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Anisometropia Defined: What Is It and How We Can Help

Ever hear of Anisometropia? This condition is when eyes have varying refractive powers, causing eyes to focus unevenly. Anisometropia can exist in asymmetric curvature (astigmatism), asymmetric far-sightedness (hyperopia) or asymmetric near-sightedness (myopia). Diagnosing and treating the condition is important, going beyond just a prescription for glasses.

Anisometropia can cause amblyopia, or lazy eye, in younger children. Our brain sends messages to our eyes together, but if one eye has clearer images the brain will end up favoring using the eye with the lower refractive powers or prescription. The eye with unclear, fuzzy images ends up becoming ignored. Over time and if left untreated, this can lead to permanent vision problems. Some symptoms of Anisometric Amblyopia may include wandering eye, eyes that don’t seem to work in conjunction with one another, and poor depth perception.

In most cases, it is very hard to know if your child has Anisometropia. Typically, there are no outward signs of Anisometropia, unless strabismus exists, and it will be hard to tell if they are struggling with their vision. In most cases, the condition is unlikely to be discovered by a school vision screening or by a pediatrician unless strabismus exists or the asymmetry is dramatic. At Vision For Life, we can offer testing for Anisometropia as well as a treatment that will work for your child.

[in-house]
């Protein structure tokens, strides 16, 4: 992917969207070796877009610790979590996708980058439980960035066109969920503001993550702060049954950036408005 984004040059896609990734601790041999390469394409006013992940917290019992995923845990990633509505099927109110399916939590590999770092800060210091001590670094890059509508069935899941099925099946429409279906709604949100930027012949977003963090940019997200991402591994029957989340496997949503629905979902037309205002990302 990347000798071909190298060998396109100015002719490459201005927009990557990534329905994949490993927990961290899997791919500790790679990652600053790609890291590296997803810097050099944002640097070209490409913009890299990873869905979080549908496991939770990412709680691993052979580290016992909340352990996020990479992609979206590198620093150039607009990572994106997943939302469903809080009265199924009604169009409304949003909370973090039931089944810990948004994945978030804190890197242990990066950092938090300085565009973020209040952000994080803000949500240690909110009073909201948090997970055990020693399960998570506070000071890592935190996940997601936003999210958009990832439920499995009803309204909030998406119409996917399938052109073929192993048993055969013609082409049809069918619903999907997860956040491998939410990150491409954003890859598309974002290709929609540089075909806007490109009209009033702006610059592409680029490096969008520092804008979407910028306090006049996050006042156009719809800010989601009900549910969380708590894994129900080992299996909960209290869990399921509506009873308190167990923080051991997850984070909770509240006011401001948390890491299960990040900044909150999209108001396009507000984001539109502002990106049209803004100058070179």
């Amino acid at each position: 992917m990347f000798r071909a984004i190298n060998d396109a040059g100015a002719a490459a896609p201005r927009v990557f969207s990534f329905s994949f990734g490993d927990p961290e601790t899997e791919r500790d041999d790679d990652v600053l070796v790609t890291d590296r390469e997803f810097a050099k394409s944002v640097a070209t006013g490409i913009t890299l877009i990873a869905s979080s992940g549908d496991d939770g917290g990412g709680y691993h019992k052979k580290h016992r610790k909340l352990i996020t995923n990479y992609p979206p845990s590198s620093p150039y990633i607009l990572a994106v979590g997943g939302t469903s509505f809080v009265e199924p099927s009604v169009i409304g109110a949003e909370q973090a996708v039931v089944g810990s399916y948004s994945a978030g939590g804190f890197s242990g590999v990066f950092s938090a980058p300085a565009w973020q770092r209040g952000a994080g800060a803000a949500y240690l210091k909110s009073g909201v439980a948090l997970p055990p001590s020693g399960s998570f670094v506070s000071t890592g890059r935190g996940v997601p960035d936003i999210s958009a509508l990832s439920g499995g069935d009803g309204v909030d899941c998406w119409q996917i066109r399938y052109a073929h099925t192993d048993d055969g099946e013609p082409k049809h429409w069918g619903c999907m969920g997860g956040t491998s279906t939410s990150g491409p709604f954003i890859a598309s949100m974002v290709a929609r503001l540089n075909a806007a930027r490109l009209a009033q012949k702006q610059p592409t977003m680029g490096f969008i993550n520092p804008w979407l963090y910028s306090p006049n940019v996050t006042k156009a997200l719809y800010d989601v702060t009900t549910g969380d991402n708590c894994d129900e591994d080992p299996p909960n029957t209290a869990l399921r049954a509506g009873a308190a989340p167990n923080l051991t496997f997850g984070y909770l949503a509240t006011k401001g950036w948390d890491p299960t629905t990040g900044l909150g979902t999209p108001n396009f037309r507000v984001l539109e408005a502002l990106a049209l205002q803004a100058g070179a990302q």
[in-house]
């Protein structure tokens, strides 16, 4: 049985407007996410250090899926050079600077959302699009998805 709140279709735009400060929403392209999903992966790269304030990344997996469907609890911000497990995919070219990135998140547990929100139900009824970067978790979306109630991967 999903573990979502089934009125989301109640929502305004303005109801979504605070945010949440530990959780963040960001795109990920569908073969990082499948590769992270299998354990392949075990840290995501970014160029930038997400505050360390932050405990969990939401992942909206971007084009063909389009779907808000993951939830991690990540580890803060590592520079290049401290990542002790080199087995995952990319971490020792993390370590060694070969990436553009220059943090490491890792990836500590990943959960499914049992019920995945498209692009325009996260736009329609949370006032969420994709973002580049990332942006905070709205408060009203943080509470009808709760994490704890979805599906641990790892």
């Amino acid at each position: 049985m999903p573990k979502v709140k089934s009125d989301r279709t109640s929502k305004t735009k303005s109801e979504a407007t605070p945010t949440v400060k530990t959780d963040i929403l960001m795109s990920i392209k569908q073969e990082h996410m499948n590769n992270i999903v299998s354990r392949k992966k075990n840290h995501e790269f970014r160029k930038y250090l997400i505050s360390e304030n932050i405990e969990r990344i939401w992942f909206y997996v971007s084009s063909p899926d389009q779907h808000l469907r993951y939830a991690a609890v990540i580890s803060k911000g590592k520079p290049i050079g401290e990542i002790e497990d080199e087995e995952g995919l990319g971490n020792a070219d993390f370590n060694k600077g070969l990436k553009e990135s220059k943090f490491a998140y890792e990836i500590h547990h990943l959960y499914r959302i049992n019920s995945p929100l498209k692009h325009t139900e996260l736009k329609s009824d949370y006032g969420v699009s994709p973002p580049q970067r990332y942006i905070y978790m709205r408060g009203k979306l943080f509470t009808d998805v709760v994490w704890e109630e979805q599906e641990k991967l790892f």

How to treat Anisometropia

Treating the patient with vision therapy and photo-syntonic light therapy is recommended and can be used in conjunction with balancing the refractive power of the eyes with a lens prescription. With vision therapy, our goal is to ensure the brain will want to utilize both eyes together as a team. Once the brain’s connection has been re-established, this may correct Anisometropia. It is important that a vision therapy treatment plan is followed and that a lens prescription is balanced. If strabismus is present, utilizing vision therapy as well as photo-syntonic light therapy is the recommended treatment.

Does Anisometropia ever go away completely?

When a child is treated at a younger age for Anisometropia, the treatment works better in restoring the brain-eye connection. With vision therapy and photo-syntonic light therapy at Vision For Life, it is our goal that your child will be seeing better soon. Some children, with vision therapy, may grow out of their need for prescription lenses. If you think your child may have Anisometropia, he or she will receive the best outcome if it’s addressed early.

Dr. Julie Steinhauer is a functional and developmental optometrist, with a focus on restorative and rehabilitative vision, syntonic phototherapy and binocular vision conditions.

If you believe your child may have Anisometropia, contact Vison For Life to schedule an appointment with us at (618) 288-1489. You can also learn more about Vision For Life by visiting our website at